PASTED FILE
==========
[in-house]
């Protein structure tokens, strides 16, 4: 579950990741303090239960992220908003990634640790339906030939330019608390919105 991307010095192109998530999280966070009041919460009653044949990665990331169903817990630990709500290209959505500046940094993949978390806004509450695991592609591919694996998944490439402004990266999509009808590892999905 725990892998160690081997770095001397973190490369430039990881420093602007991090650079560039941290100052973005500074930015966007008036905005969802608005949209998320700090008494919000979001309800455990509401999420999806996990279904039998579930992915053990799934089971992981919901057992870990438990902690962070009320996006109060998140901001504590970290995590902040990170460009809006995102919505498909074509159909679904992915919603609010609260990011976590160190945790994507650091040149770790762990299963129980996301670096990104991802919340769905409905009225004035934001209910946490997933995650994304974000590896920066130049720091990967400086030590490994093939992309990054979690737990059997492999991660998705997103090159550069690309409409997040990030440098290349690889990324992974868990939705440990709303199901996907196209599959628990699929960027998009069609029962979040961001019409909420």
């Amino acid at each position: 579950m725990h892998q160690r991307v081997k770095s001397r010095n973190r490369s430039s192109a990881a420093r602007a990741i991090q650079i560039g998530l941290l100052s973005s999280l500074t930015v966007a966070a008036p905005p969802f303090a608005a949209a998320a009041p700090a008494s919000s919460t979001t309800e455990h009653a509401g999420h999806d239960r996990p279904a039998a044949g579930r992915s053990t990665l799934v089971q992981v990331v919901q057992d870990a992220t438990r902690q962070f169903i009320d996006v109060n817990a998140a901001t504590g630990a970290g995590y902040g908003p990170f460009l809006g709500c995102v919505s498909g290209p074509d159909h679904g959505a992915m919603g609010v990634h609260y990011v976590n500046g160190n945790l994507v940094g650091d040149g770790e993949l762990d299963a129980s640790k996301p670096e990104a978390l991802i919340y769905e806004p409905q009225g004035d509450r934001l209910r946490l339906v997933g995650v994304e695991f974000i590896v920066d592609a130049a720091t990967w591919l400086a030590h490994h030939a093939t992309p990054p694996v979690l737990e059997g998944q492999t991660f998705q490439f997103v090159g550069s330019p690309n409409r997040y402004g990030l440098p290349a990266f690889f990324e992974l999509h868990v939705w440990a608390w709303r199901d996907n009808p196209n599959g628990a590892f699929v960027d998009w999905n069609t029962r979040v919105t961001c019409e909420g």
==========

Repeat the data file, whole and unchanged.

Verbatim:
[in-house]
């Protein structure tokens, strides 16, 4: 579950990741303090239960992220908003990634640790339906030939330019608390919105 991307010095192109998530999280966070009041919460009653044949990665990331169903817990630990709500290209959505500046940094993949978390806004509450695991592609591919694996998944490439402004990266999509009808590892999905 725990892998160690081997770095001397973190490369430039990881420093602007991090650079560039941290100052973005500074930015966007008036905005969802608005949209998320700090008494919000979001309800455990509401999420999806996990279904039998579930992915053990799934089971992981919901057992870990438990902690962070009320996006109060998140901001504590970290995590902040990170460009809006995102919505498909074509159909679904992915919603609010609260990011976590160190945790994507650091040149770790762990299963129980996301670096990104991802919340769905409905009225004035934001209910946490997933995650994304974000590896920066130049720091990967400086030590490994093939992309990054979690737990059997492999991660998705997103090159550069690309409409997040990030440098290349690889990324992974868990939705440990709303199901996907196209599959628990699929960027998009069609029962979040961001019409909420």
């Amino acid at each position: 579950m725990h892998q160690r991307v081997k770095s001397r010095n973190r490369s430039s192109a990881a420093r602007a990741i991090q650079i560039g998530l941290l100052s973005s999280l500074t930015v966007a966070a008036p905005p969802f303090a608005a949209a998320a009041p700090a008494s919000s919460t979001t309800e455990h009653a509401g999420h999806d239960r996990p279904a039998a044949g579930r992915s053990t990665l799934v089971q992981v990331v919901q057992d870990a992220t438990r902690q962070f169903i009320d996006v109060n817990a998140a901001t504590g630990a970290g995590y902040g908003p990170f460009l809006g709500c995102v919505s498909g290209p074509d159909h679904g959505a992915m919603g609010v990634h609260y990011v976590n500046g160190n945790l994507v940094g650091d040149g770790e993949l762990d299963a129980s640790k996301p670096e990104a978390l991802i919340y769905e806004p409905q009225g004035d509450r934001l209910r946490l339906v997933g995650v994304e695991f974000i590896v920066d592609a130049a720091t990967w591919l400086a030590h490994h030939a093939t992309p990054p694996v979690l737990e059997g998944q492999t991660f998705q490439f997103v090159g550069s330019p690309n409409r997040y402004g990030l440098p290349a990266f690889f990324e992974l999509h868990v939705w440990a608390w709303r199901d996907n009808p196209n599959g628990a590892f699929v960027d998009w999905n069609t029962r979040v919105t961001c019409e909420g």